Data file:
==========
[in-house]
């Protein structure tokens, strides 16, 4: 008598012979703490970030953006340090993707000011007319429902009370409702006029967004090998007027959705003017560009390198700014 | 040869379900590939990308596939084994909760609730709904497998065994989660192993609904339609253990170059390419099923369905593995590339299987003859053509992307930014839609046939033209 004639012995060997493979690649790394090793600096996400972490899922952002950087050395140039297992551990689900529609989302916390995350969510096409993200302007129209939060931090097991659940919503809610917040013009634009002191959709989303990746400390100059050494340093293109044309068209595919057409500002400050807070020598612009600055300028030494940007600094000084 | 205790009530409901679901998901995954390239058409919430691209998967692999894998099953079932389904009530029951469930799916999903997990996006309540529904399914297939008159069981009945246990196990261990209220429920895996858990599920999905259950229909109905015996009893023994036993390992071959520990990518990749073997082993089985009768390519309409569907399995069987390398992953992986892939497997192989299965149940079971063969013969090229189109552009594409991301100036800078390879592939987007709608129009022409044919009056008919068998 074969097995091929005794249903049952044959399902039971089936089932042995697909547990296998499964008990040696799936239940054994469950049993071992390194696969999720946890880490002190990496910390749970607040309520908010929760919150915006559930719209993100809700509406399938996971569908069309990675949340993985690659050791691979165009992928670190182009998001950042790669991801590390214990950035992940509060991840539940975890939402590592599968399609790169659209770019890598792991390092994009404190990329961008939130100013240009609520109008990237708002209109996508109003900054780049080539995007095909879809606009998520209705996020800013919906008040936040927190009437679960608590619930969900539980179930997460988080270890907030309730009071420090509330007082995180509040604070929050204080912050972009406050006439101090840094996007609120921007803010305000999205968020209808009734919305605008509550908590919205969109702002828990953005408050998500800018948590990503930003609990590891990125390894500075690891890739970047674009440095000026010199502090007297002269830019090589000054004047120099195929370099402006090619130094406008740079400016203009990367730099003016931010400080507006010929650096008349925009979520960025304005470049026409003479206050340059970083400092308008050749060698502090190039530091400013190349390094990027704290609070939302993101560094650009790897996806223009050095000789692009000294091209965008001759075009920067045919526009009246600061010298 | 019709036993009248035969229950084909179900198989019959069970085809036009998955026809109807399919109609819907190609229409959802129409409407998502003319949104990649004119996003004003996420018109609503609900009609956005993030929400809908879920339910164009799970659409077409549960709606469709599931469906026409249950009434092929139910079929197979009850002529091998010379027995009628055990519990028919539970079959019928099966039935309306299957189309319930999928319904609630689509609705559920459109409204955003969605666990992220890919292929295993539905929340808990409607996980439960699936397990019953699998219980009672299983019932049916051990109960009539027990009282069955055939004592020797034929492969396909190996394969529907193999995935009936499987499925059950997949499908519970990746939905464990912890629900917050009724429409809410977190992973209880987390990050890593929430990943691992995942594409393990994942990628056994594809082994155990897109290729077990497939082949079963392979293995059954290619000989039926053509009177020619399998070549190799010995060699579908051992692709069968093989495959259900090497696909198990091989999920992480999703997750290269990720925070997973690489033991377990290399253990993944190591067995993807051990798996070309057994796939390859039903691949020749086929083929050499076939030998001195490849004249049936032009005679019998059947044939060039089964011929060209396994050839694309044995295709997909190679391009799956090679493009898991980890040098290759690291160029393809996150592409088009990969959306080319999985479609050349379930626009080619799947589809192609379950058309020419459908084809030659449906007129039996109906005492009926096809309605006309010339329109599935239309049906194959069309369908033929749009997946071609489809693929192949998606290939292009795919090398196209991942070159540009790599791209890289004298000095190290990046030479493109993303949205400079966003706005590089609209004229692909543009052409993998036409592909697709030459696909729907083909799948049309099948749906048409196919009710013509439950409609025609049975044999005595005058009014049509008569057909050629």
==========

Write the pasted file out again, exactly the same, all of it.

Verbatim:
[in-house]
């Protein structure tokens, strides 16, 4: 008598012979703490970030953006340090993707000011007319429902009370409702006029967004090998007027959705003017560009390198700014 | 040869379900590939990308596939084994909760609730709904497998065994989660192993609904339609253990170059390419099923369905593995590339299987003859053509992307930014839609046939033209 004639012995060997493979690649790394090793600096996400972490899922952002950087050395140039297992551990689900529609989302916390995350969510096409993200302007129209939060931090097991659940919503809610917040013009634009002191959709989303990746400390100059050494340093293109044309068209595919057409500002400050807070020598612009600055300028030494940007600094000084 | 205790009530409901679901998901995954390239058409919430691209998967692999894998099953079932389904009530029951469930799916999903997990996006309540529904399914297939008159069981009945246990196990261990209220429920895996858990599920999905259950229909109905015996009893023994036993390992071959520990990518990749073997082993089985009768390519309409569907399995069987390398992953992986892939497997192989299965149940079971063969013969090229189109552009594409991301100036800078390879592939987007709608129009022409044919009056008919068998 074969097995091929005794249903049952044959399902039971089936089932042995697909547990296998499964008990040696799936239940054994469950049993071992390194696969999720946890880490002190990496910390749970607040309520908010929760919150915006559930719209993100809700509406399938996971569908069309990675949340993985690659050791691979165009992928670190182009998001950042790669991801590390214990950035992940509060991840539940975890939402590592599968399609790169659209770019890598792991390092994009404190990329961008939130100013240009609520109008990237708002209109996508109003900054780049080539995007095909879809606009998520209705996020800013919906008040936040927190009437679960608590619930969900539980179930997460988080270890907030309730009071420090509330007082995180509040604070929050204080912050972009406050006439101090840094996007609120921007803010305000999205968020209808009734919305605008509550908590919205969109702002828990953005408050998500800018948590990503930003609990590891990125390894500075690891890739970047674009440095000026010199502090007297002269830019090589000054004047120099195929370099402006090619130094406008740079400016203009990367730099003016931010400080507006010929650096008349925009979520960025304005470049026409003479206050340059970083400092308008050749060698502090190039530091400013190349390094990027704290609070939302993101560094650009790897996806223009050095000789692009000294091209965008001759075009920067045919526009009246600061010298 | 019709036993009248035969229950084909179900198989019959069970085809036009998955026809109807399919109609819907190609229409959802129409409407998502003319949104990649004119996003004003996420018109609503609900009609956005993030929400809908879920339910164009799970659409077409549960709606469709599931469906026409249950009434092929139910079929197979009850002529091998010379027995009628055990519990028919539970079959019928099966039935309306299957189309319930999928319904609630689509609705559920459109409204955003969605666990992220890919292929295993539905929340808990409607996980439960699936397990019953699998219980009672299983019932049916051990109960009539027990009282069955055939004592020797034929492969396909190996394969529907193999995935009936499987499925059950997949499908519970990746939905464990912890629900917050009724429409809410977190992973209880987390990050890593929430990943691992995942594409393990994942990628056994594809082994155990897109290729077990497939082949079963392979293995059954290619000989039926053509009177020619399998070549190799010995060699579908051992692709069968093989495959259900090497696909198990091989999920992480999703997750290269990720925070997973690489033991377990290399253990993944190591067995993807051990798996070309057994796939390859039903691949020749086929083929050499076939030998001195490849004249049936032009005679019998059947044939060039089964011929060209396994050839694309044995295709997909190679391009799956090679493009898991980890040098290759690291160029393809996150592409088009990969959306080319999985479609050349379930626009080619799947589809192609379950058309020419459908084809030659449906007129039996109906005492009926096809309605006309010339329109599935239309049906194959069309369908033929749009997946071609489809693929192949998606290939292009795919090398196209991942070159540009790599791209890289004298000095190290990046030479493109993303949205400079966003706005590089609209004229692909543009052409993998036409592909697709030459696909729907083909799948049309099948749906048409196919009710013509439950409609025609049975044999005595005058009014049509008569057909050629």